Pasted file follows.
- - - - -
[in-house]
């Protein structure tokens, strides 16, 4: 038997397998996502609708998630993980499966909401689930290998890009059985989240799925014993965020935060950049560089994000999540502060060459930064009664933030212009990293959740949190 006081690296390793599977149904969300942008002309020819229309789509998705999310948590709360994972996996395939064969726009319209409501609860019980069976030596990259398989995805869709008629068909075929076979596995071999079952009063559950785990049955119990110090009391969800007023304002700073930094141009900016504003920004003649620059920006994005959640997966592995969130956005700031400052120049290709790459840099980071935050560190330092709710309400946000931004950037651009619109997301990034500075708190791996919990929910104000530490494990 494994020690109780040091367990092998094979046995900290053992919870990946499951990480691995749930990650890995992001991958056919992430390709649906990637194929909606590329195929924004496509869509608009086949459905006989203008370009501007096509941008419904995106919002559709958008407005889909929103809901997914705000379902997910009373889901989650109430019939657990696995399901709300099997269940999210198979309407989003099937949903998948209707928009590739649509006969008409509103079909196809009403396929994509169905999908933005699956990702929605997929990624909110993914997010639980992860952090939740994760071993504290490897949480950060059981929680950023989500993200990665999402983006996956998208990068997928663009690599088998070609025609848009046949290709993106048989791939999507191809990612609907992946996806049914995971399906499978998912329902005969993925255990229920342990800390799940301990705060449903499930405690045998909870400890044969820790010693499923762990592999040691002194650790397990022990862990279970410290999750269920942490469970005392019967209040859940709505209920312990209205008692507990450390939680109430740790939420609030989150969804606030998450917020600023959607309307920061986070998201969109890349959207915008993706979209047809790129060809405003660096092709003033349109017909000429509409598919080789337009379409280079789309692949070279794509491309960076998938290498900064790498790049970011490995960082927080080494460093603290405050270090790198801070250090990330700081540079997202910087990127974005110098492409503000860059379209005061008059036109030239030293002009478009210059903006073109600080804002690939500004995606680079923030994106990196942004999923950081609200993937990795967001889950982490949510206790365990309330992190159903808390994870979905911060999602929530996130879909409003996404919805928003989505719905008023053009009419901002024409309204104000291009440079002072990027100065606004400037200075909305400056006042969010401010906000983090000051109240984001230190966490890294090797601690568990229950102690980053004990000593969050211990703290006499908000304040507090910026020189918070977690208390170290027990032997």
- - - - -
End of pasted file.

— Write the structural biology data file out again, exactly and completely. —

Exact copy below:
[in-house]
């Protein structure tokens, strides 16, 4: 038997397998996502609708998630993980499966909401689930290998890009059985989240799925014993965020935060950049560089994000999540502060060459930064009664933030212009990293959740949190 006081690296390793599977149904969300942008002309020819229309789509998705999310948590709360994972996996395939064969726009319209409501609860019980069976030596990259398989995805869709008629068909075929076979596995071999079952009063559950785990049955119990110090009391969800007023304002700073930094141009900016504003920004003649620059920006994005959640997966592995969130956005700031400052120049290709790459840099980071935050560190330092709710309400946000931004950037651009619109997301990034500075708190791996919990929910104000530490494990 494994020690109780040091367990092998094979046995900290053992919870990946499951990480691995749930990650890995992001991958056919992430390709649906990637194929909606590329195929924004496509869509608009086949459905006989203008370009501007096509941008419904995106919002559709958008407005889909929103809901997914705000379902997910009373889901989650109430019939657990696995399901709300099997269940999210198979309407989003099937949903998948209707928009590739649509006969008409509103079909196809009403396929994509169905999908933005699956990702929605997929990624909110993914997010639980992860952090939740994760071993504290490897949480950060059981929680950023989500993200990665999402983006996956998208990068997928663009690599088998070609025609848009046949290709993106048989791939999507191809990612609907992946996806049914995971399906499978998912329902005969993925255990229920342990800390799940301990705060449903499930405690045998909870400890044969820790010693499923762990592999040691002194650790397990022990862990279970410290999750269920942490469970005392019967209040859940709505209920312990209205008692507990450390939680109430740790939420609030989150969804606030998450917020600023959607309307920061986070998201969109890349959207915008993706979209047809790129060809405003660096092709003033349109017909000429509409598919080789337009379409280079789309692949070279794509491309960076998938290498900064790498790049970011490995960082927080080494460093603290405050270090790198801070250090990330700081540079997202910087990127974005110098492409503000860059379209005061008059036109030239030293002009478009210059903006073109600080804002690939500004995606680079923030994106990196942004999923950081609200993937990795967001889950982490949510206790365990309330992190159903808390994870979905911060999602929530996130879909409003996404919805928003989505719905008023053009009419901002024409309204104000291009440079002072990027100065606004400037200075909305400056006042969010401010906000983090000051109240984001230190966490890294090797601690568990229950102690980053004990000593969050211990703290006499908000304040507090910026020189918070977690208390170290027990032997």